Sleeper (Eleotridae) Diversity in North Carolina

By the Team

The Family Eleotridae is a small family of just three species inhabiting North Carolina’s shallow coastal waters. These species, unknown to most, are: Fat Sleeper, Dormitator maculatus, Largescaled Spinycheek Sleeper, Eleotris amblyopsis, and Emerald Sleeper, Erotelis smaragdus (; Tracy et al. 2020). [Please note: Tracy et al. (2020) may be downloaded for free at:] The Fat Sleeper and Largescaled Spinycheek Sleeper don’t venture very far inland, but both species can be found in some of the smaller tributaries to the lower Cape Fear and Neuse rivers. [Note: see Supplemental Maps 1-3, page 7, showing North Carolina’s 100 counties, 21 river basins, and 4 physiographic regions.]

Dormitator maculatus
Fat Sleeper – Dormitator maculatus

Because of their lack of commercial or recreational importance, none of the species is a federally- or state-listed species (NCAC 2017; NCNHP 2020; NCWRC 2017). And due to their obscurity, they really don’t have any common or vernacular names other than the American Fisheries Society-accepted common names listed previously (Page et al. 2013). But like all organisms, each of the scientific (Latin) names actually means something (please refer to The Meanings of the Scientific Names of Sleepers, page 6).

In North Carolina, Fat Sleeper appears restricted to shallow fresh and estuarine waters including coastal streams, ponds, and ditches in the Cape Fear, White Oak, Neuse, and Tar basins  as far north as Ocracoke Island on the Cape Hatteras National Seashore, Dare County (Map 1; Ross and Rohde 2004; Tracy et al. 2020). In South Carolina, the Fat Sleeper is often found in coastal fresh waters, but is more common in brackish waters, especially in areas of low salinity (Rohde et al. 2009). It may reach a length of 380 mm (15 inches), but is seldom longer than 250 mm (10 inches) (Rohde et al. 2009).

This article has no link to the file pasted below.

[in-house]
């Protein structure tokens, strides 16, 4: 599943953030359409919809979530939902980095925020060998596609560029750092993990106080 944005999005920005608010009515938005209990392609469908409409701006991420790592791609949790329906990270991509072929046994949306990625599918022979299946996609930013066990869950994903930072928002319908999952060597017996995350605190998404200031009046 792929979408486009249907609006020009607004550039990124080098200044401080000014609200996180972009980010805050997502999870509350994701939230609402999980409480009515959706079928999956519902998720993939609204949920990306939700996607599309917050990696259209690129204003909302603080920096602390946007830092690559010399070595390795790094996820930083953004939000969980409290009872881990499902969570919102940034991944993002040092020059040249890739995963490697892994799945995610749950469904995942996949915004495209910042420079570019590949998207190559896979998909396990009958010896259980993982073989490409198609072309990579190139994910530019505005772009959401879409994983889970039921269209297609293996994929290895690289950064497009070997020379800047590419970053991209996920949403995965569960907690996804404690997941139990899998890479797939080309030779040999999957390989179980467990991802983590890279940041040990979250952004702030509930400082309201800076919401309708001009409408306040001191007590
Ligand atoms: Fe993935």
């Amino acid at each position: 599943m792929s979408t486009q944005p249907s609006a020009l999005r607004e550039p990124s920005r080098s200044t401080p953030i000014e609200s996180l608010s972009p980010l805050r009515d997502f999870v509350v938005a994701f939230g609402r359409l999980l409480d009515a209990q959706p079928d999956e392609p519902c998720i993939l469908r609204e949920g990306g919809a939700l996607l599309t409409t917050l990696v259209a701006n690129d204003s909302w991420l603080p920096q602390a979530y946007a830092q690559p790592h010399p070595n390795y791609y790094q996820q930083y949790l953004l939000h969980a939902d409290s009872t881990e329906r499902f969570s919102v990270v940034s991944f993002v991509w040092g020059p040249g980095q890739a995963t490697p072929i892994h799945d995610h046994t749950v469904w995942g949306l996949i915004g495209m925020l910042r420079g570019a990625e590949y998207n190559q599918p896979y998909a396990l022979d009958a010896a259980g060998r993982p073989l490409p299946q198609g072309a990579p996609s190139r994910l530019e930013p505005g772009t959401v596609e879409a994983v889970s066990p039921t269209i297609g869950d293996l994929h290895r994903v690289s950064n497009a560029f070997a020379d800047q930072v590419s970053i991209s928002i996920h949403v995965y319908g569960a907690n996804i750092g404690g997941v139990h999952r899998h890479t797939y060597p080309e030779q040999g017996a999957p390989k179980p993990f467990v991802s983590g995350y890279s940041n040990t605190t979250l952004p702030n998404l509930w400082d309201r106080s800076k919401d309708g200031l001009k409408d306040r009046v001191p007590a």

Largescaled Spinycheek Sleeper is found in the Cape Fear, White Oak, and Albemarle basins as far north as off of Roanoke Island in the Croatan Sound, Dare County (Map 2). In South Carolina, the Largescaled Spinycheek Sleeper tolerates a wide range of salinity and has been found in fresh and brackish water and in low-salinity upper estuaries, often over a mud substrate (Rohde et al. 2009; Ross and Rohde 2004). It reaches a length of 250 mm (10 inches) (Rohde et al. 2009).

Eleotris amblyopsis
Largescaled Spinycheek Sleeper – Eleotris amblyopsis

The Emerald Sleeper is extremely rare in North Carolina – it is only known from two specimens (Ross and Rhode 2004). The first specimen was collected at night on March 04, 1987 from the intake canal of the Brunswick Nuclear Plant in Brunswick County, which opens onto the lower Cape Fear River estuary near Southport. This 67 mm Standard Length specimen was vouchered in the formerly Carolina Power and Light Company fish collection, but it cannot be located (Kyle Hussey, Duke Energy, pers. comm.). The second specimen was collected by trawl on May 18, 1993 at the northwest end of Masonboro Island in New Hanover County. This 92 mm Standard Length specimen was gifted to the Florida Museum of Natural History (UF Catalogue No. 96684). No other specimens have been collected from North Carolina waters since then. The closest known localities are from Volusia County, Florida (Fishnet 2,, accessed February 19, 2021).

The identification of Sleepers is fairly straight-forward. Key characteristics for their proper identification include the number of dorsal fin spines, dorsal fin rays, and pectoral fin rays; the lateral series scale count; the presence or absence of a preopercular spine; the presence of cycloid or ctenoid scales; and the length of the anterior extension of the caudal fin (please refer to the Identification Key to the Sleepers (Family Eleotridae) in North Carolina).

If you have troubles with your identifications, just send us ( an e-mail and include as many quality digital photographs as you can along with all the pertinent locality descriptors so that we will know from where the fish came.

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